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Devendra Banhart finds strength in vulnerability 

click to enlarge Devendra Banhart, with Black Belt Eagle Scout; Wednesday, Oct. 30, 8 p.m.; Boulder Theater, 2032 14th St., Boulder; $26/adv, $31/door, 303-786-7030, bouldertheater.com - CHRISTIAN BERTRAND / SHUTTERSTOCK.COM
  • Christian Bertrand / Shutterstock.com
  • Devendra Banhart, with Black Belt Eagle Scout; Wednesday, Oct. 30, 8 p.m.; Boulder Theater, 2032 14th St., Boulder; $26/adv, $31/door, 303-786-7030, bouldertheater.com

Listen to Devendra Banhart’s new album Ma, and you’ll find no shortage of dark imagery hiding in plain sight. Images of breadlines, of kidnappings, of supermarkets splattered with blood. Although the lyrics never make it explicit, many of them were triggered by events in present-day Venezuela, the country where Banhart spent most of his youth living with his mother.

Such lyrics may seem incongruous in the context of the album’s gentle acoustic arrangements, which draw upon the idyllic Big Sur setting in which it was recorded. But as Banhart has demonstrated in the past, music doesn’t have to hit you over the head to get under your skin.

“I’m definitely not a political person, but I am a human being living on this planet,” says the musician, who is donating a dollar from each ticket sold on his U.S. tour to World Central Kitchen, an organization that fights hunger and has so far served more than a million meals. “There’s tremendous suffering all over the world that we’re all very much aware of, if we just open up our computers or our phones, which most of us have open at all times. And I think that suffering has politicized everybody.”

Or as he puts it in the Donovan-like “Kantori Ongaku”: “All the death in my house makes it easy to shop online / Where the signal is strong and the tech flows like wine.”

If all that sounds a bit serious — Banhart is, after all, pushing 40 — it’s worth noting that the San Francisco art-school dropout hasn’t lost touch with the sense of playfulness that goes back to his days as the poster child for Northern California’s “freak-folk movement,” a term used by the press to describe the acid-tinged acoustic explorations of acts like Vetiver and Joanna Newsom.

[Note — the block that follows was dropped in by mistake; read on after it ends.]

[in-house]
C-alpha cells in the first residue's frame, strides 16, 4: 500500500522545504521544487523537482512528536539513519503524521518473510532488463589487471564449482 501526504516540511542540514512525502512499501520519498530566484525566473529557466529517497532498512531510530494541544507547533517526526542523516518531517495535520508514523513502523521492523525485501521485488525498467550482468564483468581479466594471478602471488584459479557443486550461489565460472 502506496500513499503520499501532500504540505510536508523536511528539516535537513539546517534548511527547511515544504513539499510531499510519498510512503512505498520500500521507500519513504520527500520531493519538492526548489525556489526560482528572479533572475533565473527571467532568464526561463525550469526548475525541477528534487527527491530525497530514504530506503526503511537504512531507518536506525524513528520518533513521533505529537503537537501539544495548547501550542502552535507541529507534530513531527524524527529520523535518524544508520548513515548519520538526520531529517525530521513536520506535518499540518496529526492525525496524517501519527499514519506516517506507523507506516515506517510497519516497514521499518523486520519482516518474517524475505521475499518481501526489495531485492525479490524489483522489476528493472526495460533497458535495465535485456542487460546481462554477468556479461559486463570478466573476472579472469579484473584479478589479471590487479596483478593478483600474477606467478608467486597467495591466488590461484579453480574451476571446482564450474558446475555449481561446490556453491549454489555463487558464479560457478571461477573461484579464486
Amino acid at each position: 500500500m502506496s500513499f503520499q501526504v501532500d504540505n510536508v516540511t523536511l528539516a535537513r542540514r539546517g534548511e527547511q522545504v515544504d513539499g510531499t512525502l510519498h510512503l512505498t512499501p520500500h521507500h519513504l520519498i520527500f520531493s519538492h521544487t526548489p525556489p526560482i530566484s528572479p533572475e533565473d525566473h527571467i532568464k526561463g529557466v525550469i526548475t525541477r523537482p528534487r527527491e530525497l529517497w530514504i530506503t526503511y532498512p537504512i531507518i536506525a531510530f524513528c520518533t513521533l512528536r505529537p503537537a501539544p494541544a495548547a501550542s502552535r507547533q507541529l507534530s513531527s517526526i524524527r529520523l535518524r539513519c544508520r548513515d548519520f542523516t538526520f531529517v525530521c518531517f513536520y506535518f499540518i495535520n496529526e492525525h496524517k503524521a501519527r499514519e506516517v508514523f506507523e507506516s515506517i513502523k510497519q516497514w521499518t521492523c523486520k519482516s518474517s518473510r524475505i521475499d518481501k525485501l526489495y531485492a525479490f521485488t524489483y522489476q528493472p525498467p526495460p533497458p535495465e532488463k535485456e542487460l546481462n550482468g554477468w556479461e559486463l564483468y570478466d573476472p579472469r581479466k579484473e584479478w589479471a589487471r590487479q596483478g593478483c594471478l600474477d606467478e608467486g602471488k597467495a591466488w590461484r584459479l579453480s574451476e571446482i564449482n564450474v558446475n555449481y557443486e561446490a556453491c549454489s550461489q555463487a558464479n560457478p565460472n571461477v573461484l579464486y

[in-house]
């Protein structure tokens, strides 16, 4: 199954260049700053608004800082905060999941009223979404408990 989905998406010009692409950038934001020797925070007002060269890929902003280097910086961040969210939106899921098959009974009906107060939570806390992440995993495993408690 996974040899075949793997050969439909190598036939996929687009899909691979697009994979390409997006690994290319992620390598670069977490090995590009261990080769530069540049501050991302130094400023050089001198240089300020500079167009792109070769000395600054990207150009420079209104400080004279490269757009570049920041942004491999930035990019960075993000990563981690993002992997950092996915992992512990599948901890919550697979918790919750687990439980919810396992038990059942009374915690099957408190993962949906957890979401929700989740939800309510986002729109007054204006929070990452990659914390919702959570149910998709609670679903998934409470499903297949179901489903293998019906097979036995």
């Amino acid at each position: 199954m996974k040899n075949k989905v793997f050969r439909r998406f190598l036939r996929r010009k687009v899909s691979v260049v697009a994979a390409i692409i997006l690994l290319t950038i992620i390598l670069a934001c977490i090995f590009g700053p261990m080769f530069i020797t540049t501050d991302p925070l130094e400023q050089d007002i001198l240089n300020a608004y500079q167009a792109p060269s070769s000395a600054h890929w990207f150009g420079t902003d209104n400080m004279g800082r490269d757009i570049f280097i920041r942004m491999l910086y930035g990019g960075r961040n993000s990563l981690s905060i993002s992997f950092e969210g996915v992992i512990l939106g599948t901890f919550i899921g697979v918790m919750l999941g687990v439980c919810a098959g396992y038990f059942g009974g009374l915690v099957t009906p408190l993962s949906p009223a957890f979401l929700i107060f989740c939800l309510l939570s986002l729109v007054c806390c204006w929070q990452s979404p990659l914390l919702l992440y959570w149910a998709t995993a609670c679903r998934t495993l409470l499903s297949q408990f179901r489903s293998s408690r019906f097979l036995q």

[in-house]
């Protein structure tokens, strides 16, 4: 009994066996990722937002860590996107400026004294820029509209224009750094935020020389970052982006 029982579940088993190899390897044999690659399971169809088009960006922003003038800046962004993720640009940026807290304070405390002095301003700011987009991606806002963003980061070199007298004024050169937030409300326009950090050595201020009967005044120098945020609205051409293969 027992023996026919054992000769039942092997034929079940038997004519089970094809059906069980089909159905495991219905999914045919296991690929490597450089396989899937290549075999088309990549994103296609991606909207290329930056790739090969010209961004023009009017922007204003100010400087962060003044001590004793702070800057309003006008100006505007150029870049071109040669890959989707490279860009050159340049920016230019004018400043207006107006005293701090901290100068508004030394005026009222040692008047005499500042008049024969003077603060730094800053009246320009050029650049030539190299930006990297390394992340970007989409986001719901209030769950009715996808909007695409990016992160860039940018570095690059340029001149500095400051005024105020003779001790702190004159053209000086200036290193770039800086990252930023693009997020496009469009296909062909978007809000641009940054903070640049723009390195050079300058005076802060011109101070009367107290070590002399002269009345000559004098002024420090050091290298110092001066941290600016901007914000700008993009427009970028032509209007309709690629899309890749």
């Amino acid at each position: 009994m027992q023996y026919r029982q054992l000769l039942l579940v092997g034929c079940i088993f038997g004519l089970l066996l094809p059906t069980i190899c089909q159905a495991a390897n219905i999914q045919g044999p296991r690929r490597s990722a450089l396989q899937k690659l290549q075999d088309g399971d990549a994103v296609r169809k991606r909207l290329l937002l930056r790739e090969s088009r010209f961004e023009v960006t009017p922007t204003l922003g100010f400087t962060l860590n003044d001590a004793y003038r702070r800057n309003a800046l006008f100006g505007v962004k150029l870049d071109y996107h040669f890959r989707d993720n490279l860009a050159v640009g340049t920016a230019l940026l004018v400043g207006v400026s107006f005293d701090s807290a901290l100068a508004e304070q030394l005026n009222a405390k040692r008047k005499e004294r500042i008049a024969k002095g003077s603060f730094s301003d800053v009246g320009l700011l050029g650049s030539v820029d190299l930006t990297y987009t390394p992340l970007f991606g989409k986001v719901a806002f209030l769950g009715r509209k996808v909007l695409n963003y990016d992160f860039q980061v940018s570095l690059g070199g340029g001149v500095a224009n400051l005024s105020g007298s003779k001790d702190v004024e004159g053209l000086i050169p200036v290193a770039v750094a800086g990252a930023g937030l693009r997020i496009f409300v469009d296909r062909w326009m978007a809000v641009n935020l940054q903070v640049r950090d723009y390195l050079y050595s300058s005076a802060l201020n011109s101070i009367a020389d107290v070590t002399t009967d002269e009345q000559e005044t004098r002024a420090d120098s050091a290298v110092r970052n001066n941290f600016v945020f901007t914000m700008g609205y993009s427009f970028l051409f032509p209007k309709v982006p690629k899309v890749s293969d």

In those days, Banhart had the appearance of a slightly less wild-eyed Charles Manson; you can find a video of him online, performing Manson’s strange little song “Your Home Is Where You’re Happy” at the 2006 Bonnaroo festival. In the spirit of ‘60s sharing, he would often invite a random audience member to come up onstage, borrow his guitar, and perform a song of their own.
Today, Banhart’s music still reflects his abiding love for the Brazilian Tropicália of the 1960s — Chico Buarque’s “Carolina” is the new album’s lone cover — as well as the British folk movement led by artists like Roy Harper and Nick Drake. “What I learned from their music,” he says, “is strength through vulnerability.”

He’s also collaborated with artists ranging from reclusive folk legend Vashti Bunyan to indie singer-songwriter Sasami Ashworth, who’s best known for her stint as the “synth queen” of the L.A. band Cherry Glazerr.

Lately, Banhart has taken to singing in English, Portuguese, Spanish and Japanese, while continuing to modify his musical approach from album to album. Nearly all of the instruments on 2016’s Ape in Pink Marble are synthesizers, while Ma leans more toward acoustic guitars, strings, woodwinds and brass.

“I think the organic approach to this album was determined by the songs and the pastoral setting in which we recorded them,” he says. “We were in Northern California, surrounded by redwoods, by these beautiful cypress trees, and by the sound of the Pacific Ocean. I mean, the Pacific was really right there!”

So does Banhart ever miss hearing the term freak-folk? You can probably guess the answer.
“How could I miss something that I hear every day?” he says, conveying the wistful weariness that comes with being asked about it in every single interview. “How can I miss it, when my alarm just repeats the words ‘freak-folk, freak-folk,’ and that’s how I wake up?”

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